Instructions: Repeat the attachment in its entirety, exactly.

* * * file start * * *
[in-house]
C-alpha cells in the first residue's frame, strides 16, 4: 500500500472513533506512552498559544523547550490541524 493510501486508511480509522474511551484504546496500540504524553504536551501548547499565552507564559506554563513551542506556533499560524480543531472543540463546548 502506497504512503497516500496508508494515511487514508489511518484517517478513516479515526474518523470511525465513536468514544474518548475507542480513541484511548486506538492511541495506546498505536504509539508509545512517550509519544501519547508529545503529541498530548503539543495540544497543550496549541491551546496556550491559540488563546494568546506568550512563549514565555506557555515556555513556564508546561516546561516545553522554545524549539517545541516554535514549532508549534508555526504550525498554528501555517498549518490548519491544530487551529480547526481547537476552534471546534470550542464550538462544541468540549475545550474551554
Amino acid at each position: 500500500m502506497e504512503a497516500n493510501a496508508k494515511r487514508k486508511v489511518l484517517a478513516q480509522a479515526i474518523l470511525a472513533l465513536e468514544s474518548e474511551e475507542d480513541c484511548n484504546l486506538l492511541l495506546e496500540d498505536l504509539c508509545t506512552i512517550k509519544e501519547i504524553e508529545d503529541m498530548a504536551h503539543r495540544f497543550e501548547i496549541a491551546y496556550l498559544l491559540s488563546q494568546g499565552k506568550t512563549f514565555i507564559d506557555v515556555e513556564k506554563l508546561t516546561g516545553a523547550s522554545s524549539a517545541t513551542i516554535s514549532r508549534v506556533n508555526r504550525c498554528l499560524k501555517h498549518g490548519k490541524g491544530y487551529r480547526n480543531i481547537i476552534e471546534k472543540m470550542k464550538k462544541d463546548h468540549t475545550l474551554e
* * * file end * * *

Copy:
[in-house]
C-alpha cells in the first residue's frame, strides 16, 4: 500500500472513533506512552498559544523547550490541524 493510501486508511480509522474511551484504546496500540504524553504536551501548547499565552507564559506554563513551542506556533499560524480543531472543540463546548 502506497504512503497516500496508508494515511487514508489511518484517517478513516479515526474518523470511525465513536468514544474518548475507542480513541484511548486506538492511541495506546498505536504509539508509545512517550509519544501519547508529545503529541498530548503539543495540544497543550496549541491551546496556550491559540488563546494568546506568550512563549514565555506557555515556555513556564508546561516546561516545553522554545524549539517545541516554535514549532508549534508555526504550525498554528501555517498549518490548519491544530487551529480547526481547537476552534471546534470550542464550538462544541468540549475545550474551554
Amino acid at each position: 500500500m502506497e504512503a497516500n493510501a496508508k494515511r487514508k486508511v489511518l484517517a478513516q480509522a479515526i474518523l470511525a472513533l465513536e468514544s474518548e474511551e475507542d480513541c484511548n484504546l486506538l492511541l495506546e496500540d498505536l504509539c508509545t506512552i512517550k509519544e501519547i504524553e508529545d503529541m498530548a504536551h503539543r495540544f497543550e501548547i496549541a491551546y496556550l498559544l491559540s488563546q494568546g499565552k506568550t512563549f514565555i507564559d506557555v515556555e513556564k506554563l508546561t516546561g516545553a523547550s522554545s524549539a517545541t513551542i516554535s514549532r508549534v506556533n508555526r504550525c498554528l499560524k501555517h498549518g490548519k490541524g491544530y487551529r480547526n480543531i481547537i476552534e471546534k472543540m470550542k464550538k462544541d463546548h468540549t475545550l474551554e